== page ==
The 1950s were marked by optimism, by rebirth, by the desire for a better, snug life. It is then no wonder that today, in the rush of the 21st century, we openly, admiringly and nostalgically look back to the atmosphere of those days.

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Our Fidelity Reward Points are here! Collect them and pay less
Our Fidelity Reward Points are here! Collect them and pay less
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Hurray! Our Fidelity Reward Program is here and is designed to fit one of the most important tasks we assume: ensuring that our customers enjoy an extraordinary experience when they choose to buy from us. FIDELITY POINTS is an extremely simple mechanism by which you can enjoy discounts on every…

Power plugs, outlets & lightbulb sockets. A short guide
Power plugs, outlets & lightbulb sockets. A short guide
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What is a Type F power plug? And an E27 Edison Screw? There are many types of power plugs, outlets & lightbulb sockets out there and depending on your country or electrical appliance, you will need one or another. For example, if you live in the United Kingdom and your…

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About Mid-Century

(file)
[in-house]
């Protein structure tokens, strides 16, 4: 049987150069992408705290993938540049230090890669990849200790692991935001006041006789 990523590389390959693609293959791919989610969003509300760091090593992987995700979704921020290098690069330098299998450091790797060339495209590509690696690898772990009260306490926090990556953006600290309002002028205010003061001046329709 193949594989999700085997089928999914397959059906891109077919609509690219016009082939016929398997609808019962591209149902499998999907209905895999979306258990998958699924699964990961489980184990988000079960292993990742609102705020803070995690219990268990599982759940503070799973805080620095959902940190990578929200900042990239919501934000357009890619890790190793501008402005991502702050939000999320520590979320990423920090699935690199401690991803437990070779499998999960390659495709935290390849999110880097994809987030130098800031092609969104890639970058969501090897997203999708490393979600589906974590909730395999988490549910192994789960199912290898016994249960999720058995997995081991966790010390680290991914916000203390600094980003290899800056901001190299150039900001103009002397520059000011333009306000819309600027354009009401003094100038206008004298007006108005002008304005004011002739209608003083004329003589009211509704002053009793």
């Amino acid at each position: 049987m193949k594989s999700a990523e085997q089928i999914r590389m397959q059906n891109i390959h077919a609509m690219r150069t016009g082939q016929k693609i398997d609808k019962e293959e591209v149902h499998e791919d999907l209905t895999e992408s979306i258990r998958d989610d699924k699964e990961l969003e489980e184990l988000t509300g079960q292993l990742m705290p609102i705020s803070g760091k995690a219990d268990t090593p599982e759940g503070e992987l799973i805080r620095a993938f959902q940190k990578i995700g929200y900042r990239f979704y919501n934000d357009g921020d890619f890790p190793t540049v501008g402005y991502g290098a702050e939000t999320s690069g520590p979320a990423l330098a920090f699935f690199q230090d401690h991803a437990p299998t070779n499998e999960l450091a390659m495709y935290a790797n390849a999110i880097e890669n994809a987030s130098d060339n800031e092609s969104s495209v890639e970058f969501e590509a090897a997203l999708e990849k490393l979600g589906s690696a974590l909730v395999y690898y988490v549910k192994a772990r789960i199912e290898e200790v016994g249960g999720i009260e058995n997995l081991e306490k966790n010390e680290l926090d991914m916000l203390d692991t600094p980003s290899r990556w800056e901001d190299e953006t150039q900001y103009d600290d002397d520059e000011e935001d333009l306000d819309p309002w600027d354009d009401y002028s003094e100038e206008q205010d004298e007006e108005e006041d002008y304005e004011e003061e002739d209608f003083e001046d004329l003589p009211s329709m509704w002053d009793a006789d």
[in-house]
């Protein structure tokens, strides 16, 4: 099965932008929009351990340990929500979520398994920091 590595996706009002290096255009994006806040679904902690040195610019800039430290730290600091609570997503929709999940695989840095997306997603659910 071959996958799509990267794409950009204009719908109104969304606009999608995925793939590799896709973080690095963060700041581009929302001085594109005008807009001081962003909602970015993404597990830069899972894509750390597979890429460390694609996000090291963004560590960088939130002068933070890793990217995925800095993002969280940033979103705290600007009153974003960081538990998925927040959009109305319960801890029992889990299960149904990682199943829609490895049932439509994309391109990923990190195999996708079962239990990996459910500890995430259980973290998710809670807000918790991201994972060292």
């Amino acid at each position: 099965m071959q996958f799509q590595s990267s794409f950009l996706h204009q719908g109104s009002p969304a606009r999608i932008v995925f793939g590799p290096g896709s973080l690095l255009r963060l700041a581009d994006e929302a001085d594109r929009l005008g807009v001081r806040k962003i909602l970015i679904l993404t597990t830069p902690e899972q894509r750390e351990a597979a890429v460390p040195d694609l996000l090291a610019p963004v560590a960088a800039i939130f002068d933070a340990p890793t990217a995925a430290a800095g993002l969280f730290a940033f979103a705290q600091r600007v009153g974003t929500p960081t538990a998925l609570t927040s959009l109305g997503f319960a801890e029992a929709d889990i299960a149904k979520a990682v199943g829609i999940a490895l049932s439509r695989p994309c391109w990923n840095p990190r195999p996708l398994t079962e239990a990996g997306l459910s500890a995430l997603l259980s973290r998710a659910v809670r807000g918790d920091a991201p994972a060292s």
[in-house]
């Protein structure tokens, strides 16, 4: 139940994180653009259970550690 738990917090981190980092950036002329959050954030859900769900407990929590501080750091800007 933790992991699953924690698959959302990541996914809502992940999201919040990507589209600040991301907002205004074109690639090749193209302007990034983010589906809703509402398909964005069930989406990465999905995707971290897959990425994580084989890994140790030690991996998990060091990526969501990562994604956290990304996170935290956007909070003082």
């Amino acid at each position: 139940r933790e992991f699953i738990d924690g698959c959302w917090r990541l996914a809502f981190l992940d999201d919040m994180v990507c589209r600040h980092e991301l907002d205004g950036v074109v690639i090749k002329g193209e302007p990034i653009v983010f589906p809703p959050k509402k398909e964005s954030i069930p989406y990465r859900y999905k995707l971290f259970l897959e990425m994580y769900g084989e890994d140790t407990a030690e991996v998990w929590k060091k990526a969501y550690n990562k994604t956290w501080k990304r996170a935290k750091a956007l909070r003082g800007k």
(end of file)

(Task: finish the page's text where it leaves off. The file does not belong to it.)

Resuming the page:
Mid-century modern is an architectural, interior, product and graphic design that describes mid-20th century developments in modern design, architecture and urban development from roughly 1933 to 1965. The term, employed as a style descriptor as early as the mid-1950s, was reaffirmed in 1983 by Cara Greenberg in the title of her book, Mid-Century Modern: Furniture of the 1950s (Random House), celebrating the style that is now recognized by scholars and museums worldwide as a significant design movement. The Mid-Century modern movement in the U.S. was an American reflection of the International and Bauhaus movements, including the works of Gropius, Florence Knoll, Le Corbusier and Ludwig Mies van der Rohe. Though the American component was slightly more organic in form and less formal than the International Style, it is more firmly related to it than any other. Brazilian and Scandinavian architects were very influential at this time, with a style characterized by clean simplicity and integration with nature. Like many of Wright’s designs, Mid-Century architecture was frequently employed in residential structures with the goal of bringing modernism into America’s post-war suburbs. This style emphasized creating structures with ample windows and open floor plans, with the intention of opening up interior spaces and bringing the outdoors in. Many Mid-century houses utilized then-groundbreaking post and beam architectural design that eliminated bulky support walls in favor of walls seemingly made of glass. Function was as important as form in Mid-Century designs, with an emphasis placed specifically on targeting the needs of the average American family. In Europe the influence of Le Corbusier and the CIAM resulted in an architectural orthodoxy manifest across most parts of post-war Europe that was ultimately challenged by the radical agendas of the architectural wings of the avant-garde Situationist International, COBRA, as well as Archigram in London. A critical but sympathetic reappraisal of the internationalist oeuvre, inspired by Scandinavian Moderns such as Alvar Aalto, Sigurd Lewerentz and Arne Jacobsen, and the late work of Le Corbusier himself, was reinterpreted by groups such as Team X, including structuralist architects such as Aldo van Eyck, Ralph Erskine, Denys Lasdun, Jorn Utzon and the movement known in the United Kingdom as New Brutalism. Pioneering builder and real estate developer Joseph Eichler was instrumental in bringing Mid-Century Modern architecture (“Eichler Homes”) to subdivisions in the Los Angeles area and the San Francisco Bay region of California, and select housing developments on the east coast. George Fred Keck, his brother Willam Keck, Henry P. Glass, Ludwig Mies van der Rohe, and Edward Humrich created Mid-Century Modern residences in the Chicago area. Mies van der Rohe’s Farnsworth House is extremely difficult to heat or cool, while Keck and Keck were pioneers in the incorporation of passive solar features in their houses to compensate for their large glass windows. (source: wikipedia.org)